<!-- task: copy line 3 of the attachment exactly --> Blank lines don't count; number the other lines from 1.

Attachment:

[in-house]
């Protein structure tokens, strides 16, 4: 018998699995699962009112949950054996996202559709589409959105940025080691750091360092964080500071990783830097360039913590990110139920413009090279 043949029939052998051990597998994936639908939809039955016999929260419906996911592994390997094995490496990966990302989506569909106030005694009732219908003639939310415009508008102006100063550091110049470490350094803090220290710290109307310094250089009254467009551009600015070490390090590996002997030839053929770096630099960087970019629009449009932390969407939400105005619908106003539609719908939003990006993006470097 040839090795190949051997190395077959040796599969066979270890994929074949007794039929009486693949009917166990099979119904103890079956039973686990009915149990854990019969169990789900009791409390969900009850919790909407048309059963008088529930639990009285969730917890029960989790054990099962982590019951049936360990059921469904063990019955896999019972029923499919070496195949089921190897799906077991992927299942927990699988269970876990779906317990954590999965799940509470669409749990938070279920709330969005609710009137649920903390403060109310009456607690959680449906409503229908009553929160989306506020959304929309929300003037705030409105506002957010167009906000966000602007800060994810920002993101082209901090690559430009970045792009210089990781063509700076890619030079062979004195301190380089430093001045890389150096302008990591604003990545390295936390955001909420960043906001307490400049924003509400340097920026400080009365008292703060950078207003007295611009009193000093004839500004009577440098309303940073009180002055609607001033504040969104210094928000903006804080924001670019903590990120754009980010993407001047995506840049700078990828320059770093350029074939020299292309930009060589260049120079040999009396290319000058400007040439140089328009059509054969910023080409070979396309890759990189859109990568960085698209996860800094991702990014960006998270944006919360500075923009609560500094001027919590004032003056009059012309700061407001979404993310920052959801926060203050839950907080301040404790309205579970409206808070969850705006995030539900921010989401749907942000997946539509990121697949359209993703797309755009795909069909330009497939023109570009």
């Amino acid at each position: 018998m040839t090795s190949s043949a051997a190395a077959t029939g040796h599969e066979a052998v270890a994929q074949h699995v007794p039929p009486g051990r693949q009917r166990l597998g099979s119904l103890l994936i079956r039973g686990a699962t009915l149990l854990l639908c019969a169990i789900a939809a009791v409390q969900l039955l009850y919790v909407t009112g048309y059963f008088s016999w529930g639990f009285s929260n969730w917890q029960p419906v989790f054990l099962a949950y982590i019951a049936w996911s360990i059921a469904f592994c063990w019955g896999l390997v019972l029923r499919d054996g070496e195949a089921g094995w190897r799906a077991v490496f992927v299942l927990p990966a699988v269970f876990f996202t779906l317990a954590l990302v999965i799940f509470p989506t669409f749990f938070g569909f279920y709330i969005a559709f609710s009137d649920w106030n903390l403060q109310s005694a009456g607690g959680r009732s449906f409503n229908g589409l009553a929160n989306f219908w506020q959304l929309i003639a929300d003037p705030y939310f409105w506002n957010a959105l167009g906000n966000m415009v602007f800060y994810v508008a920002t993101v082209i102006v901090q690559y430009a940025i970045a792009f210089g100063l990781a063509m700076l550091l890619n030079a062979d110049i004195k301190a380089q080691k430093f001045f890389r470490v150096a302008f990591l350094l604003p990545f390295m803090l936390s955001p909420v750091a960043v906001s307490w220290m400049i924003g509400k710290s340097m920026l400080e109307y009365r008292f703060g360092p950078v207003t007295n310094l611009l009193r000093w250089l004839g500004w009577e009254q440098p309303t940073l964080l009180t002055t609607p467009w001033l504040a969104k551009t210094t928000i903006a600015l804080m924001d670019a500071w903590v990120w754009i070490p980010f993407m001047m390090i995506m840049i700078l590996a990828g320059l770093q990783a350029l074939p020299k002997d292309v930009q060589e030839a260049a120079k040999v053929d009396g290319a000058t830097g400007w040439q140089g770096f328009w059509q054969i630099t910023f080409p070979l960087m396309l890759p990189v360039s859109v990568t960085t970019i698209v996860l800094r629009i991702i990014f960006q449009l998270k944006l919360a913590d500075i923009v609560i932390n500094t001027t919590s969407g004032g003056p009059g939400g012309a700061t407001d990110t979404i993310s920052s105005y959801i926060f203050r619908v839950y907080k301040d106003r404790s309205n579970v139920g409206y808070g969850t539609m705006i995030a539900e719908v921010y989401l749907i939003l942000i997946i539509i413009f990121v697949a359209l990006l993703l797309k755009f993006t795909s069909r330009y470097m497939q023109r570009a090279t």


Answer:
């Amino acid at each position: 018998m040839t090795s190949s043949a051997a190395a077959t029939g040796h599969e066979a052998v270890a994929q074949h699995v007794p039929p009486g051990r693949q009917r166990l597998g099979s119904l103890l994936i079956r039973g686990a699962t009915l149990l854990l639908c019969a169990i789900a939809a009791v409390q969900l039955l009850y919790v909407t009112g048309y059963f008088s016999w529930g639990f009285s929260n969730w917890q029960p419906v989790f054990l099962a949950y982590i019951a049936w996911s360990i059921a469904f592994c063990w019955g896999l390997v019972l029923r499919d054996g070496e195949a089921g094995w190897r799906a077991v490496f992927v299942l927990p990966a699988v269970f876990f996202t779906l317990a954590l990302v999965i799940f509470p989506t669409f749990f938070g569909f279920y709330i969005a559709f609710s009137d649920w106030n903390l403060q109310s005694a009456g607690g959680r009732s449906f409503n229908g589409l009553a929160n989306f219908w506020q959304l929309i003639a929300d003037p705030y939310f409105w506002n957010a959105l167009g906000n966000m415009v602007f800060y994810v508008a920002t993101v082209i102006v901090q690559y430009a940025i970045a792009f210089g100063l990781a063509m700076l550091l890619n030079a062979d110049i004195k301190a380089q080691k430093f001045f890389r470490v150096a302008f990591l350094l604003p990545f390295m803090l936390s955001p909420v750091a960043v906001s307490w220290m400049i924003g509400k710290s340097m920026l400080e109307y009365r008292f703060g360092p950078v207003t007295n310094l611009l009193r000093w250089l004839g500004w009577e009254q440098p309303t940073l964080l009180t002055t609607p467009w001033l504040a969104k551009t210094t928000i903006a600015l804080m924001d670019a500071w903590v990120w754009i070490p980010f993407m001047m390090i995506m840049i700078l590996a990828g320059l770093q990783a350029l074939p020299k002997d292309v930009q060589e030839a260049a120079k040999v053929d009396g290319a000058t830097g400007w040439q140089g770096f328009w059509q054969i630099t910023f080409p070979l960087m396309l890759p990189v360039s859109v990568t960085t970019i698209v996860l800094r629009i991702i990014f960006q449009l998270k944006l919360a913590d500075i923009v609560i932390n500094t001027t919590s969407g004032g003056p009059g939400g012309a700061t407001d990110t979404i993310s920052s105005y959801i926060f203050r619908v839950y907080k301040d106003r404790s309205n579970v139920g409206y808070g969850t539609m705006i995030a539900e719908v921010y989401l749907i939003l942000i997946i539509i413009f990121v697949a359209l990006l993703l797309k755009f993006t795909s069909r330009y470097m497939q023109r570009a090279t």